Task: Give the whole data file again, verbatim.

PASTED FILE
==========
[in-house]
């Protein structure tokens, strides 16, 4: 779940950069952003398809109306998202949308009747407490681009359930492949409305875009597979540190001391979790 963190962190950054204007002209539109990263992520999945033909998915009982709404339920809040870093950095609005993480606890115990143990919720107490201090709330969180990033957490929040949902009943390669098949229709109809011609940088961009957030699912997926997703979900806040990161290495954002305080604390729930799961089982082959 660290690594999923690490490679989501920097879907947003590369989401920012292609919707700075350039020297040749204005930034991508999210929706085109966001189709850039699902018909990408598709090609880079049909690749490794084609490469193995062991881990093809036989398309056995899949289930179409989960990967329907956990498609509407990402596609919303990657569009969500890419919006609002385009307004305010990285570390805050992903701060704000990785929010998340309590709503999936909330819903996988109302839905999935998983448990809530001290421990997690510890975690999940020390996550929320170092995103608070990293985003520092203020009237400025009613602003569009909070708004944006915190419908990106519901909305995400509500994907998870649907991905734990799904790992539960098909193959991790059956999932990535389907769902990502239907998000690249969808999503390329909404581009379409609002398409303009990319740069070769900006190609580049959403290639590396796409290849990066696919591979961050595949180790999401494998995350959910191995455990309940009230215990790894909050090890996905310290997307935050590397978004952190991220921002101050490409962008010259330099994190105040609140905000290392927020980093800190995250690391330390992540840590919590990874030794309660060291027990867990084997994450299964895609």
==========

[in-house]
């Protein structure tokens, strides 16, 4: 779940950069952003398809109306998202949308009747407490681009359930492949409305875009597979540190001391979790 963190962190950054204007002209539109990263992520999945033909998915009982709404339920809040870093950095609005993480606890115990143990919720107490201090709330969180990033957490929040949902009943390669098949229709109809011609940088961009957030699912997926997703979900806040990161290495954002305080604390729930799961089982082959 660290690594999923690490490679989501920097879907947003590369989401920012292609919707700075350039020297040749204005930034991508999210929706085109966001189709850039699902018909990408598709090609880079049909690749490794084609490469193995062991881990093809036989398309056995899949289930179409989960990967329907956990498609509407990402596609919303990657569009969500890419919006609002385009307004305010990285570390805050992903701060704000990785929010998340309590709503999936909330819903996988109302839905999935998983448990809530001290421990997690510890975690999940020390996550929320170092995103608070990293985003520092203020009237400025009613602003569009909070708004944006915190419908990106519901909305995400509500994907998870649907991905734990799904790992539960098909193959991790059956999932990535389907769902990502239907998000690249969808999503390329909404581009379409609002398409303009990319740069070769900006190609580049959403290639590396796409290849990066696919591979961050595949180790999401494998995350959910191995455990309940009230215990790894909050090890996905310290997307935050590397978004952190991220921002101050490409962008010259330099994190105040609140905000290392927020980093800190995250690391330390992540840590919590990874030794309660060291027990867990084997994450299964895609």